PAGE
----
Augmented Reality – new application possibilities for your presentations

Augmented reality as a design opportunity of the future

Do you want to make the USP of a product or service emotionally tangible? Special techniques such as augmented reality offer new and interesting design possibilities.

What is augmented reality or augmented reality?

Augmented reality (AR) is the term used to describe computer-based perception that blends the real and virtual worlds. Text information and graphics are superimposed in real time over the real world currently being viewed. The application purposes range from information about the immediate surroundings, to navigation superimposed in the field of view, to games.

Unlike virtual reality, augmented reality does not create a separate fantasy world. Virtual realities, which are separate from our reality, are generally used to immerse ourselves as intensively as possible in foreign worlds. In augmented reality, the real world is enhanced with additional information through technical measures.

Even though augmented reality can in principle refer to all sensory perceptions, the term, like virtual reality, is associated primarily with vision.

In this process, additional digital information such as videos, images, texts or 3-D graphics are superimposed on a real image. Perhaps imagine a digital city map that additionally displays current detours, parking situations or information about important buildings. More familiar are sports broadcasts where times or rankings are superimposed. The additional data enables a user to record both specific and everyday processes in an optimized manner and to carry out work processes in a time-saving manner. The enhanced information enables the user to achieve greater benefits for himself. Optimized information allows facts to be communicated more effectively. Digital data can be made available and usable in the real world in real time with this technology. So when texts, infographics, images or videos are superimposed on a real image, it is called augmented reality.

The beginnings of augmented reality

The first attempts to use this technique were made by Ivan Sutherland in 1968. Sutherland developed a pair of data glasses connected to a computer. With the glasses, simple patterns could be superimposed in digital form. In the early 1990s, Tom Caudell and David Mizell developed a corresponding solution for the Boeing company. These were glasses that displayed important information to the technicians. The principle also became known in modern aviation, where helicopter pilots, for example, can call up additional data via their helmet visor.

Today, the use of augmented reality is widespread, even if we are often not aware of it. Modern SLR cameras are equipped with them, as is almost every cab, which displays the current fare for the passenger in the rearview mirror. Corporations like Apple and Google are in the process of spreading and harnessing technology everywhere in our everyday lives. The interaction between technical device and user is to become increasingly simple.

More and more app manufacturers are also using AR applications to make their products even more flexible, simple and useful for the user. Especially products that leave little room for different control elements such as buttons can significantly increase the user benefits of individual devices – such as smartwatches or the Google Glasses – by integrating augmented reality. The latter is a pair of glasses with a microdisplay and camera that can be operated via voice input. One of the functions of the Google Glasses is that the wearer of the glasses transmits information about his surroundings to the Internet and in turn receives corresponding instructions from the Internet, for example in the form of navigation instructions. AR apps thus offer users supplementary information about individual products, objects or their current surroundings.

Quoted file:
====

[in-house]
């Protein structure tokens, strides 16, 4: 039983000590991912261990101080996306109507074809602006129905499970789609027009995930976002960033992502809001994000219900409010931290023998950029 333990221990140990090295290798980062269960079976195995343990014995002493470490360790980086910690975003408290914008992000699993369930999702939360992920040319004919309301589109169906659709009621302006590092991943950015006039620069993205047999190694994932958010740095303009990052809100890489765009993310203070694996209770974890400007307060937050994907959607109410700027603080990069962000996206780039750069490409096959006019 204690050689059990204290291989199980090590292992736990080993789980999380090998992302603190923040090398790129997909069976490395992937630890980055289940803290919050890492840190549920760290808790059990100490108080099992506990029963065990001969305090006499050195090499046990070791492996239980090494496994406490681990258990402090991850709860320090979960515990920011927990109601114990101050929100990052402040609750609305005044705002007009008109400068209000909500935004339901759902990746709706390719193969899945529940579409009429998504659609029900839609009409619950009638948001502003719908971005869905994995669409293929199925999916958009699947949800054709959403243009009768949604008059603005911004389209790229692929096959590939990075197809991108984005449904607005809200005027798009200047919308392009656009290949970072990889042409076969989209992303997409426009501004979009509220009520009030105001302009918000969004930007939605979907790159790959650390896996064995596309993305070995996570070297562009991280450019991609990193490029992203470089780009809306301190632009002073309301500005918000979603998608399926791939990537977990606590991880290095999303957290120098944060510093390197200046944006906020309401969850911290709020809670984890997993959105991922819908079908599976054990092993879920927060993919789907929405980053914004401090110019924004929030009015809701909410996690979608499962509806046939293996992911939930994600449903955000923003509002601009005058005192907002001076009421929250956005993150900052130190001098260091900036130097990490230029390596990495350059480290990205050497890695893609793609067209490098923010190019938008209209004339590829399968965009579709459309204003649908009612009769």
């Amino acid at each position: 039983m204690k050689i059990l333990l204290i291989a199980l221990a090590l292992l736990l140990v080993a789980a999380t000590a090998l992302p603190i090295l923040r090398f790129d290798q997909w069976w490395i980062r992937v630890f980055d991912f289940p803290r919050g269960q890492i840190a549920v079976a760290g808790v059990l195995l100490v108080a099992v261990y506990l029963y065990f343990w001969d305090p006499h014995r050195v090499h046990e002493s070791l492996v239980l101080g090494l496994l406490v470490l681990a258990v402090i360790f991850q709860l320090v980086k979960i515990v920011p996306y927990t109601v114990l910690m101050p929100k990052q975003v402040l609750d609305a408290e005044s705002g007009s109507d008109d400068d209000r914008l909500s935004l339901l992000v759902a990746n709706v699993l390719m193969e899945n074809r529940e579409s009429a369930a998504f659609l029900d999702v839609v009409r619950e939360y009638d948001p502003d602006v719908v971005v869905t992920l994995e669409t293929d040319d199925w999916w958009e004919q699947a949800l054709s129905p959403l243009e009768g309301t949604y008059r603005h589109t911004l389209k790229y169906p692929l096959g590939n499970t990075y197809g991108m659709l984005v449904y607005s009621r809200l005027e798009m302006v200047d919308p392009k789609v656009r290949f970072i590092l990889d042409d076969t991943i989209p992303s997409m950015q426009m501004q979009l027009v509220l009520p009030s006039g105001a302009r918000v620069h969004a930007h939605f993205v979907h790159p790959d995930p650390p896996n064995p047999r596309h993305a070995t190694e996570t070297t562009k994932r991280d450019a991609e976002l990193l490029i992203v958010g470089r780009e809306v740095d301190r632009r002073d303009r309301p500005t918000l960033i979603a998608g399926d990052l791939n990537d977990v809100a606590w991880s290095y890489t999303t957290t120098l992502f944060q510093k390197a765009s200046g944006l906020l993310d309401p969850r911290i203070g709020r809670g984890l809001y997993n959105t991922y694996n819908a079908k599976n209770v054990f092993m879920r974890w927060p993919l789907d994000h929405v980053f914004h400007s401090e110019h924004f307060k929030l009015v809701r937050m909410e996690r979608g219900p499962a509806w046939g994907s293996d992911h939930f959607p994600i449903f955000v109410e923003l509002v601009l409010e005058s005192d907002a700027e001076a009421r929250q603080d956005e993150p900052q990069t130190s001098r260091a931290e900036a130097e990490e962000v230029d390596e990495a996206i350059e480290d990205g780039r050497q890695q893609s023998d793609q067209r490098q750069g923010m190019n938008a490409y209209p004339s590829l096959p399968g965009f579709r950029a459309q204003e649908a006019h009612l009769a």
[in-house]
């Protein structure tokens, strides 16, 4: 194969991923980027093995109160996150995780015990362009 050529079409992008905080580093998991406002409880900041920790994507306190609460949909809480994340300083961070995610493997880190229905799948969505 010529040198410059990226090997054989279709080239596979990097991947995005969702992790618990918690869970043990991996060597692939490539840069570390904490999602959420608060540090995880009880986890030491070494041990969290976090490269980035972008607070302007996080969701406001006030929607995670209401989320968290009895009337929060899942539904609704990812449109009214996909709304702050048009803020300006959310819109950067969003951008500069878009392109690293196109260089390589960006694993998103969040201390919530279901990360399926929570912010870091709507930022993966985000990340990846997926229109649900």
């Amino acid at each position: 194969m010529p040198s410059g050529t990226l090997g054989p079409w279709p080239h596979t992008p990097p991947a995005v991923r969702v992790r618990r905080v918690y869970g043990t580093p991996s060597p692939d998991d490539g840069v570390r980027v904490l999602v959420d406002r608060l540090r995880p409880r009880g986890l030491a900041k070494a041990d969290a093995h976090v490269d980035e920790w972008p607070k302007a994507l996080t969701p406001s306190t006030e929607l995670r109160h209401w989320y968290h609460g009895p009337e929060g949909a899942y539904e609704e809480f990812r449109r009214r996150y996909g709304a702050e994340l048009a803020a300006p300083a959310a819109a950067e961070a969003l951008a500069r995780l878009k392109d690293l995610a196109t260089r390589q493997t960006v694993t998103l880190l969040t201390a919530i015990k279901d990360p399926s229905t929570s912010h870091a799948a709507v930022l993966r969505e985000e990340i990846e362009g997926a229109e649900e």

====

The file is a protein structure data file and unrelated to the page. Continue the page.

Augmented reality offers an almost unlimited wealth of possibilities in the field of information, education and entertainment. Especially in the area of mobile devices such as smartphones or tablets, we are at the beginning of an exciting development.

Example of augmented reality: IKEA advertising

Use augmented reality for your own presentations

For your own presentations, you can use augmented reality to present complex issues in a more comprehensible way, to convince demanding viewers with the use of state-of-the-art technology, or simply to professionally incorporate entertainment elements. If you have an Internet connection during your presentation, you can upload and display up-to-date additional info via a browser. Since almost everyone now has a smartphone, you can also share more information with your audience, for example, via an app.

For important presentations with a limited number of participants, tablets can also be distributed to the audience in order to insert additional illustrative elements.

Presentation expert and coach Matthias Garten. PowerPoint trainingsDipl.-Wirtsch.-Informatiker Matthias Garten is the expert for multimedia presentations. He is an entrepreneur, speaker (TOP 100 Speaker), trainer (TOP 100 Excellence Trainer), multiple book author, presentation coach (presentation training), member of the GSA and Club 55, organizer of the Presentation Conference, Presentation Bootcamp and Presentation Rocket Days. In addition to PowerPoint and presentation training, he inspires and advises companies to present themselves even more effectively and thus stand out from competitors. He is the business owner of the presentation and PowerPoint agency smavicon Best Business Presentations and with his team has created over 15,000 presentations for over 150 industries since 1993.